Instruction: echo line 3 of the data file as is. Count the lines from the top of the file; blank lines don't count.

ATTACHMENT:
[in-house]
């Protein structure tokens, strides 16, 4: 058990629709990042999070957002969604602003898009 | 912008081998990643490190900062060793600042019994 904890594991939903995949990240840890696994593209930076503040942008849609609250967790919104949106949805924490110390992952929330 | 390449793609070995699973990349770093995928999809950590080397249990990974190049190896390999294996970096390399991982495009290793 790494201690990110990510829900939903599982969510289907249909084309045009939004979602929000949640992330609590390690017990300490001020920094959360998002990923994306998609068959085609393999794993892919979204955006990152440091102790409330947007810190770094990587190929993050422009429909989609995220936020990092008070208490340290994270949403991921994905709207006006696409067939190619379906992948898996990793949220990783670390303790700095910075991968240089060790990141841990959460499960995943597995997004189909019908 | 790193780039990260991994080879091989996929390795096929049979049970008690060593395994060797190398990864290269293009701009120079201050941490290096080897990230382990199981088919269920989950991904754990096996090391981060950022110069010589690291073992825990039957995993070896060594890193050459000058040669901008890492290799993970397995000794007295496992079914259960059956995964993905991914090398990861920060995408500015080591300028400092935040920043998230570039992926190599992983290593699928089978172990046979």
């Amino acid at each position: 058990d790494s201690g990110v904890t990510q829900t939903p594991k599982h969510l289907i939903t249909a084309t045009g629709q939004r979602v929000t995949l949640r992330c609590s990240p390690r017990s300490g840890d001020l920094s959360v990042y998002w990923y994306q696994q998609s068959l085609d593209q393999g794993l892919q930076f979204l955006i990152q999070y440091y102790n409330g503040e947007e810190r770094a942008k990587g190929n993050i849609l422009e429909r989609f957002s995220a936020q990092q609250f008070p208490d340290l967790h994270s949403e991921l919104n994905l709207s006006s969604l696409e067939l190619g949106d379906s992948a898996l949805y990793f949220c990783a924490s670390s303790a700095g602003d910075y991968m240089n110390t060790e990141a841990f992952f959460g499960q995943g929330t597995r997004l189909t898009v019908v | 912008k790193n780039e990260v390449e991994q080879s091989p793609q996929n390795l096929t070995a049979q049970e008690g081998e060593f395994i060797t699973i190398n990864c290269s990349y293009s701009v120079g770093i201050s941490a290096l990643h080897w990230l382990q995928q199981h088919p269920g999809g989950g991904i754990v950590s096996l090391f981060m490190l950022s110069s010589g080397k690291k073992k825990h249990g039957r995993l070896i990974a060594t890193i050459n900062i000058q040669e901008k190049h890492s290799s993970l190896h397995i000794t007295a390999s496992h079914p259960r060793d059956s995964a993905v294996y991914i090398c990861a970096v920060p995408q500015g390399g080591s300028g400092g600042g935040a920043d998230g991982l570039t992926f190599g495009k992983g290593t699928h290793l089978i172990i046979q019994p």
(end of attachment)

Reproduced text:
């Amino acid at each position: 058990d790494s201690g990110v904890t990510q829900t939903p594991k599982h969510l289907i939903t249909a084309t045009g629709q939004r979602v929000t995949l949640r992330c609590s990240p390690r017990s300490g840890d001020l920094s959360v990042y998002w990923y994306q696994q998609s068959l085609d593209q393999g794993l892919q930076f979204l955006i990152q999070y440091y102790n409330g503040e947007e810190r770094a942008k990587g190929n993050i849609l422009e429909r989609f957002s995220a936020q990092q609250f008070p208490d340290l967790h994270s949403e991921l919104n994905l709207s006006s969604l696409e067939l190619g949106d379906s992948a898996l949805y990793f949220c990783a924490s670390s303790a700095g602003d910075y991968m240089n110390t060790e990141a841990f992952f959460g499960q995943g929330t597995r997004l189909t898009v019908v | 912008k790193n780039e990260v390449e991994q080879s091989p793609q996929n390795l096929t070995a049979q049970e008690g081998e060593f395994i060797t699973i190398n990864c290269s990349y293009s701009v120079g770093i201050s941490a290096l990643h080897w990230l382990q995928q199981h088919p269920g999809g989950g991904i754990v950590s096996l090391f981060m490190l950022s110069s010589g080397k690291k073992k825990h249990g039957r995993l070896i990974a060594t890193i050459n900062i000058q040669e901008k190049h890492s290799s993970l190896h397995i000794t007295a390999s496992h079914p259960r060793d059956s995964a993905v294996y991914i090398c990861a970096v920060p995408q500015g390399g080591s300028g400092g600042g935040a920043d998230g991982l570039t992926f190599g495009k992983g290593t699928h290793l089978i172990i046979q019994p």